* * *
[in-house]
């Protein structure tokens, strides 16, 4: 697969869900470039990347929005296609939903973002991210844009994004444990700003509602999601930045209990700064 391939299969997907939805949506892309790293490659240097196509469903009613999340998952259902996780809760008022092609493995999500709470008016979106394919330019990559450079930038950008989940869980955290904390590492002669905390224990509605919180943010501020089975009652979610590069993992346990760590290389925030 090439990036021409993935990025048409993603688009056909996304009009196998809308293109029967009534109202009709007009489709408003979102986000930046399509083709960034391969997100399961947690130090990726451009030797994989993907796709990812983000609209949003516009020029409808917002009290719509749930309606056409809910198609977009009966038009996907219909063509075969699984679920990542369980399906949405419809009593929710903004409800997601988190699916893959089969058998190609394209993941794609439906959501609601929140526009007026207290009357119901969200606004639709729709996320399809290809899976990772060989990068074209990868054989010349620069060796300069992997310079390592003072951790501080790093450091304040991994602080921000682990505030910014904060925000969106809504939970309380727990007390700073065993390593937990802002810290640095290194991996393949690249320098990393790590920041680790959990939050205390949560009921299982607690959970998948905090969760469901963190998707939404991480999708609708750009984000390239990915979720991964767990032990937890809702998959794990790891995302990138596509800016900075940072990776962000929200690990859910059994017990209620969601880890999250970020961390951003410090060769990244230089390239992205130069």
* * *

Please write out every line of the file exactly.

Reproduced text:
[in-house]
């Protein structure tokens, strides 16, 4: 697969869900470039990347929005296609939903973002991210844009994004444990700003509602999601930045209990700064 391939299969997907939805949506892309790293490659240097196509469903009613999340998952259902996780809760008022092609493995999500709470008016979106394919330019990559450079930038950008989940869980955290904390590492002669905390224990509605919180943010501020089975009652979610590069993992346990760590290389925030 090439990036021409993935990025048409993603688009056909996304009009196998809308293109029967009534109202009709007009489709408003979102986000930046399509083709960034391969997100399961947690130090990726451009030797994989993907796709990812983000609209949003516009020029409808917002009290719509749930309606056409809910198609977009009966038009996907219909063509075969699984679920990542369980399906949405419809009593929710903004409800997601988190699916893959089969058998190609394209993941794609439906959501609601929140526009007026207290009357119901969200606004639709729709996320399809290809899976990772060989990068074209990868054989010349620069060796300069992997310079390592003072951790501080790093450091304040991994602080921000682990505030910014904060925000969106809504939970309380727990007390700073065993390593937990802002810290640095290194991996393949690249320098990393790590920041680790959990939050205390949560009921299982607690959970998948905090969760469901963190998707939404991480999708609708750009984000390239990915979720991964767990032990937890809702998959794990790891995302990138596509800016900075940072990776962000929200690990859910059994017990209620969601880890999250970020961390951003410090060769990244230089390239992205130069």